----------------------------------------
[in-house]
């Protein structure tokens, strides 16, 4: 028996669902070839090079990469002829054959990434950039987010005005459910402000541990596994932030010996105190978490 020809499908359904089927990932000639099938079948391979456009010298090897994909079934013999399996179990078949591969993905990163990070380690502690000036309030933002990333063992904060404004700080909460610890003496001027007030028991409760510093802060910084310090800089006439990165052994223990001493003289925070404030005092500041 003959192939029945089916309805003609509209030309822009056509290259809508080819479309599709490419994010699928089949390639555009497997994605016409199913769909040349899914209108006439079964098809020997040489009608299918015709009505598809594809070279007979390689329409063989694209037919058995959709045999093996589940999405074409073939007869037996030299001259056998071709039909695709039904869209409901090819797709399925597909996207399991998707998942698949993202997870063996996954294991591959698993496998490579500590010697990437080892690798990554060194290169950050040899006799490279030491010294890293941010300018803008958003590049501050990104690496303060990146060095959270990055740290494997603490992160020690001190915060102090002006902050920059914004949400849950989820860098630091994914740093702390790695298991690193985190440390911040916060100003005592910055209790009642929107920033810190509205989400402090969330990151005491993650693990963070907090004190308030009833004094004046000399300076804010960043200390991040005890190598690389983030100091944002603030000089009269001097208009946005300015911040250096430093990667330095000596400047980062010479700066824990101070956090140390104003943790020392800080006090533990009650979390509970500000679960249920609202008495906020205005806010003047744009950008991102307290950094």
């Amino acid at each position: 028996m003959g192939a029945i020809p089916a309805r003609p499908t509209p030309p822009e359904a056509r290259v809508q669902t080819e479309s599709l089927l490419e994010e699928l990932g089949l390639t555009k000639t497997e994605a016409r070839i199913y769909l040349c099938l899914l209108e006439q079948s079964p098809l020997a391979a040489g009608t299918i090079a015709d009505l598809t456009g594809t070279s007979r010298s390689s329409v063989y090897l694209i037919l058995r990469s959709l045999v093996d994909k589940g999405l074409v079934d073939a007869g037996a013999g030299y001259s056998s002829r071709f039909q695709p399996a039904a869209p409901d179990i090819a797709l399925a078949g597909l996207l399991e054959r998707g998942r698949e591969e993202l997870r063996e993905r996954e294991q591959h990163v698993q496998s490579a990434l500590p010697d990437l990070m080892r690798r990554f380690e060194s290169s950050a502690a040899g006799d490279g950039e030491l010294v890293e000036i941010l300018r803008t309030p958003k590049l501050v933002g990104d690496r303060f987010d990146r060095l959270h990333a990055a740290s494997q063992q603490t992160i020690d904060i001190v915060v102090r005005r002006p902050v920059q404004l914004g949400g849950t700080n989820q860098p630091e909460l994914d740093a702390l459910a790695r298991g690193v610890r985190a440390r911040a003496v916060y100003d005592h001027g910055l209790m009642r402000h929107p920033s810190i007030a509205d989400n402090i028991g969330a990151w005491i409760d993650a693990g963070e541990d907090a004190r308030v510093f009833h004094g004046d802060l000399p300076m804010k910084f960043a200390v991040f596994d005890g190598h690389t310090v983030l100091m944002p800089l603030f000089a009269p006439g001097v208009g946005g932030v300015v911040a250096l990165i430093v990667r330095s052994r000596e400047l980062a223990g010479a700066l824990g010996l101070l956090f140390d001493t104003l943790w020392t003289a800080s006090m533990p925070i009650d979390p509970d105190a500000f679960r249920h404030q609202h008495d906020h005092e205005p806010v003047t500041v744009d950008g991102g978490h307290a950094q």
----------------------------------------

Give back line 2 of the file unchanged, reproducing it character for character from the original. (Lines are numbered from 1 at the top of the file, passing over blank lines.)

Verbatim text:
């Protein structure tokens, strides 16, 4: 028996669902070839090079990469002829054959990434950039987010005005459910402000541990596994932030010996105190978490 020809499908359904089927990932000639099938079948391979456009010298090897994909079934013999399996179990078949591969993905990163990070380690502690000036309030933002990333063992904060404004700080909460610890003496001027007030028991409760510093802060910084310090800089006439990165052994223990001493003289925070404030005092500041 003959192939029945089916309805003609509209030309822009056509290259809508080819479309599709490419994010699928089949390639555009497997994605016409199913769909040349899914209108006439079964098809020997040489009608299918015709009505598809594809070279007979390689329409063989694209037919058995959709045999093996589940999405074409073939007869037996030299001259056998071709039909695709039904869209409901090819797709399925597909996207399991998707998942698949993202997870063996996954294991591959698993496998490579500590010697990437080892690798990554060194290169950050040899006799490279030491010294890293941010300018803008958003590049501050990104690496303060990146060095959270990055740290494997603490992160020690001190915060102090002006902050920059914004949400849950989820860098630091994914740093702390790695298991690193985190440390911040916060100003005592910055209790009642929107920033810190509205989400402090969330990151005491993650693990963070907090004190308030009833004094004046000399300076804010960043200390991040005890190598690389983030100091944002603030000089009269001097208009946005300015911040250096430093990667330095000596400047980062010479700066824990101070956090140390104003943790020392800080006090533990009650979390509970500000679960249920609202008495906020205005806010003047744009950008991102307290950094």